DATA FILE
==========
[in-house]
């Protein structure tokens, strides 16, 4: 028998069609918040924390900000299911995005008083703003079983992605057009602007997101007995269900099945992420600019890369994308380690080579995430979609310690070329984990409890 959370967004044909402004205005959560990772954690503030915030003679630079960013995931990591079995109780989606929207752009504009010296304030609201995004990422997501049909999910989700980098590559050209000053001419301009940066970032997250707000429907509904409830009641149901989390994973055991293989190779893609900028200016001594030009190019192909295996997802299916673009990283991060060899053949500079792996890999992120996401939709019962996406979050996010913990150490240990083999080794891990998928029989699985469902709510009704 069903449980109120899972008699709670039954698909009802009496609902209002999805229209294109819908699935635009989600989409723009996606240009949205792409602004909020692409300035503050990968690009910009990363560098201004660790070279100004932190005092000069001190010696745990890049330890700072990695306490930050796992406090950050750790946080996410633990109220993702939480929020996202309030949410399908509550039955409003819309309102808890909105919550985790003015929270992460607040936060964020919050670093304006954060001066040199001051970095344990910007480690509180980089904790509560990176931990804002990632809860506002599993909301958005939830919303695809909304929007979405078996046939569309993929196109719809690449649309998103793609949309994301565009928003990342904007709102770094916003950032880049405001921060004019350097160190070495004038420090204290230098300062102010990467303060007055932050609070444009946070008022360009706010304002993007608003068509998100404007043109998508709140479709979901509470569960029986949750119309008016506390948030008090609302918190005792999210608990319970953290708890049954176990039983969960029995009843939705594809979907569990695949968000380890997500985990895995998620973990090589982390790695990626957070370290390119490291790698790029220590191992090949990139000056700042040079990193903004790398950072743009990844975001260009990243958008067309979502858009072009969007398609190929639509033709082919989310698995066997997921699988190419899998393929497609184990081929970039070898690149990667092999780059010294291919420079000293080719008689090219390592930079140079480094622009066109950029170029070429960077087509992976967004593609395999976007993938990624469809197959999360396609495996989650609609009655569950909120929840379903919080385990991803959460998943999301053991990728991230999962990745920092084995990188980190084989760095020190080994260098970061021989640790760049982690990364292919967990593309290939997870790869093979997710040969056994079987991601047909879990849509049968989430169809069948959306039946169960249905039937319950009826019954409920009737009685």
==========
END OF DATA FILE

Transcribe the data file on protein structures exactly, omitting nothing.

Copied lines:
[in-house]
């Protein structure tokens, strides 16, 4: 028998069609918040924390900000299911995005008083703003079983992605057009602007997101007995269900099945992420600019890369994308380690080579995430979609310690070329984990409890 959370967004044909402004205005959560990772954690503030915030003679630079960013995931990591079995109780989606929207752009504009010296304030609201995004990422997501049909999910989700980098590559050209000053001419301009940066970032997250707000429907509904409830009641149901989390994973055991293989190779893609900028200016001594030009190019192909295996997802299916673009990283991060060899053949500079792996890999992120996401939709019962996406979050996010913990150490240990083999080794891990998928029989699985469902709510009704 069903449980109120899972008699709670039954698909009802009496609902209002999805229209294109819908699935635009989600989409723009996606240009949205792409602004909020692409300035503050990968690009910009990363560098201004660790070279100004932190005092000069001190010696745990890049330890700072990695306490930050796992406090950050750790946080996410633990109220993702939480929020996202309030949410399908509550039955409003819309309102808890909105919550985790003015929270992460607040936060964020919050670093304006954060001066040199001051970095344990910007480690509180980089904790509560990176931990804002990632809860506002599993909301958005939830919303695809909304929007979405078996046939569309993929196109719809690449649309998103793609949309994301565009928003990342904007709102770094916003950032880049405001921060004019350097160190070495004038420090204290230098300062102010990467303060007055932050609070444009946070008022360009706010304002993007608003068509998100404007043109998508709140479709979901509470569960029986949750119309008016506390948030008090609302918190005792999210608990319970953290708890049954176990039983969960029995009843939705594809979907569990695949968000380890997500985990895995998620973990090589982390790695990626957070370290390119490291790698790029220590191992090949990139000056700042040079990193903004790398950072743009990844975001260009990243958008067309979502858009072009969007398609190929639509033709082919989310698995066997997921699988190419899998393929497609184990081929970039070898690149990667092999780059010294291919420079000293080719008689090219390592930079140079480094622009066109950029170029070429960077087509992976967004593609395999976007993938990624469809197959999360396609495996989650609609009655569950909120929840379903919080385990991803959460998943999301053991990728991230999962990745920092084995990188980190084989760095020190080994260098970061021989640790760049982690990364292919967990593309290939997870790869093979997710040969056994079987991601047909879990849509049968989430169809069948959306039946169960249905039937319950009826019954409920009737009685």